Viewers: we’ve got a potential non-renewal in progress, please respond. Over.
By far my favorite comedy of the 2013-14 season is ‘Brooklyn Nine-Nine.' So far it’s gotten the critical acclaim necessary to give a show legs, but finding the audience has been a bit of a missing persons case. The December midseason finale saw an upward trend of 1.6/5 in the ratings and 3.7 million viewers, and the series garnered two Golden Globe nominations, one for best comedy, and one for Samberg; yet a small increase in viewership and award buzz are hardly a guarantee for keeping a show on the air.
In case you haven’t caught the antics of the Nine-Nine Precinct, here’s my witness statement to keep the show from getting prematurely arrested:
The surprising chemistry between Andy Samberg and Andre Braugher.
One is a respected television and film veteran with onscreen police drama credits that include the acclaimed ‘Homicide: Life on the Streets.' The other made the ‘D***-in-a-Box’ music video. Who would’ve thought the pair would make a great a comedy duo? Samberg’s slacker Detective Peralta and Braugher’s no-nonsense Captain Holt clash with each other amazingly well, and the results are hilarious. The two have formed a fun dynamic that leaves just enough dramatic growth for both the apprentice and the mentor. It’s also interesting to see these characters subverted against type, with star detective Peralta unwilling to take boring realistic police work seriously, and Holt as a happily married homosexual who takes a fatherly approach to the officers under his command.
It’s the combination of Samberg’s relentless jokes and Holt’s stone-faced performance that drive the show, and the writing elevates them to one of the best new character relationships so far this year – that and the flashbacks to Holt’s '70s police adventures, like his legendary takedown of ‘The Disco Strangler.'
They've got an ensemble full of funny people.
I’ve been a fan of Joe Lo Truglio for years, from his early sketches on ‘The State’ to his later work on ‘Reno 911.' The same goes for Terry Crews, who has an endless streak of memorable small parts in films like ‘Bridesmaids,' and it’s great to see him flex his comedy muscles (in addition to literal ones) as a series regular. Chelsea Peretti’s character has been a bit of a wild card thus far, but the comedienne has a great track record as both a writer and performer on groundbreaking cable shows such as ‘Louie’ and ‘Kroll Show.' Stephanie Beatriz and Melissa Fumero are both relative newcomers to comedy, but have proven great casting choices as the no-nonsense Detective Diaz and the over-eager Detective Santiago respectively.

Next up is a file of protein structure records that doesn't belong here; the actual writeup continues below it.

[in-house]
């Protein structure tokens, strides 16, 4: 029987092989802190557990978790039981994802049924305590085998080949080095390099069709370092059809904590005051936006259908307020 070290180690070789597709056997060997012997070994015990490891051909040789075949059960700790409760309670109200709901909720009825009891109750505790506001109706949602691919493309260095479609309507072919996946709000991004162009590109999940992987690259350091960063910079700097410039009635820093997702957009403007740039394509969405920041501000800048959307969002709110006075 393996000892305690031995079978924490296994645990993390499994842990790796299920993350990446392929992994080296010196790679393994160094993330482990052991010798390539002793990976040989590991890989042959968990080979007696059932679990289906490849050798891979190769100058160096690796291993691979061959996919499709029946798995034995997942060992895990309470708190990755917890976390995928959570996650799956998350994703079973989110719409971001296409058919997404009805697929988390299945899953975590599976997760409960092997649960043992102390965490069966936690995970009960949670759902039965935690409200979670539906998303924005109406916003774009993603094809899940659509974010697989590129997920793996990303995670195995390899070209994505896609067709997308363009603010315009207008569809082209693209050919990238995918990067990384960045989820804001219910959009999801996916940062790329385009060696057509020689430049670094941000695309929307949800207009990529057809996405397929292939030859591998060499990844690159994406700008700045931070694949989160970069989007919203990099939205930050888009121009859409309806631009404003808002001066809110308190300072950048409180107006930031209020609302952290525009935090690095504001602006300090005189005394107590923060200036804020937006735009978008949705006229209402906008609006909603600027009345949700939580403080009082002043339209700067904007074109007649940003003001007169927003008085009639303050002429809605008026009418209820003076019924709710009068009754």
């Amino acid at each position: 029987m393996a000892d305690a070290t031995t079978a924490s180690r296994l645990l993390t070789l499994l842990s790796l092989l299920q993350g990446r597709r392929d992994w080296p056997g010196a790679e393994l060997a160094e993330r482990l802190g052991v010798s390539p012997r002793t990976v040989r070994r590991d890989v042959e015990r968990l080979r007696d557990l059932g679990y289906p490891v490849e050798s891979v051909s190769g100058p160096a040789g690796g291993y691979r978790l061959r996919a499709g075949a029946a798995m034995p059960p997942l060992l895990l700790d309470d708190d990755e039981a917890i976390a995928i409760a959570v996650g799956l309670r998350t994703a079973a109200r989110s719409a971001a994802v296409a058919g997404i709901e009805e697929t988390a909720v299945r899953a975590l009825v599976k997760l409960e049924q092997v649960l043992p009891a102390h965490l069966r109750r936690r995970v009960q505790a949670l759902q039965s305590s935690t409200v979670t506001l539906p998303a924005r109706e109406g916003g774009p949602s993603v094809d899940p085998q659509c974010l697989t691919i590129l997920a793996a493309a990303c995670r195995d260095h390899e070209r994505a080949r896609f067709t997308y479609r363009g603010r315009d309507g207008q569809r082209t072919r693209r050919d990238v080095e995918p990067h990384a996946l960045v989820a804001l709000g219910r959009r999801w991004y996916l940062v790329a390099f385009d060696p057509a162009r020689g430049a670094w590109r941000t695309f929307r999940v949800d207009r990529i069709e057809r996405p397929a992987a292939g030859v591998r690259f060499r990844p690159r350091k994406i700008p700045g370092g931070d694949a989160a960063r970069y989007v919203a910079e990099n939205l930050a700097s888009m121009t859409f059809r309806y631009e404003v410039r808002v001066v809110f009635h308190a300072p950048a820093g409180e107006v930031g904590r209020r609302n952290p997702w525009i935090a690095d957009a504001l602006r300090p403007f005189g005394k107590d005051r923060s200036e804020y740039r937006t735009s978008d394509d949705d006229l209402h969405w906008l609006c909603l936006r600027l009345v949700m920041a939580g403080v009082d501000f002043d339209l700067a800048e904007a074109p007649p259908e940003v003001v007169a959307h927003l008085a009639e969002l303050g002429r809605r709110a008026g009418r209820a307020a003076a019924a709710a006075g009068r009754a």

The depth of this group makes me excited to watch them use the show as a platform to grow their careers, just like ‘Parks and Recreation’ did for Chris Pratt (Star Lord anyone?).
Mike Schur and Dan Goor have produced the smartest network comedies of the last decade.
Between making ‘The Office’ into NBC’s perenial hit half-hour, and building ‘Parks and Recreation’ into a critical gem, these guys know how enjoyable comedies are created. You can see the formula at work in ‘Nine-Nine’ as well:
1) A charismatic comedic lead who has yet to have a career-defining role. Check.
2) A realistic workplace setting that you wouldn’t expect to be funny, but is. Check.
3) A large cast of characters with scripts tailored to their comedic strengths. Check.
4) Rashida Jones… Not yet, but fingers crossed.
The TV landscape needs a police comedy.
When I first sat down to watch the pilot, I was curious to see how they’d balance comedy with the day-to-day operations of a New York police precinct, since violent crime in The Big Apple would make for difficult laughs (murder-suicide is hilarious, right?!). I was pleasantly surprised to see the emphasis put on the character stories rather than the criminal element – ultimately this is a workplace comedy, so the focus of the jokes is on the relationships between the cops, rather than the case of the week.
In a television landscape that is dominated by increasingly dark investigative dramas like ‘Hannibal,' ‘The Following,' and the multitude of ‘Criminal Minds’ and ‘CSI’ spin-offs, it’s refreshing to see a return to a lighthearted look at policing.
In my humble opinion, here’s what I think the fuzz have to do to stay on the air:
Just keep walking that beat.
FOX has a tradition, it seems, of developing great comedies and canceling them before their time – ‘Arrested Development’ comes to mind. Unlike many other freshmen shows this year, ‘Nine-Nine’ knows exactly what it is out of the gate, and as long as they keep that consistent quality, it should warrant a second season, and hopefully more.
For the second half of the year, I’m looking forward to seeing Gina’s character become more developed and integrated into the stories, and for Boyle’s hopeless crush on Diaz to get a little more love. Also fingers crossed for more flashbacks of '70s Holt laying down the law and badass catchphrases.
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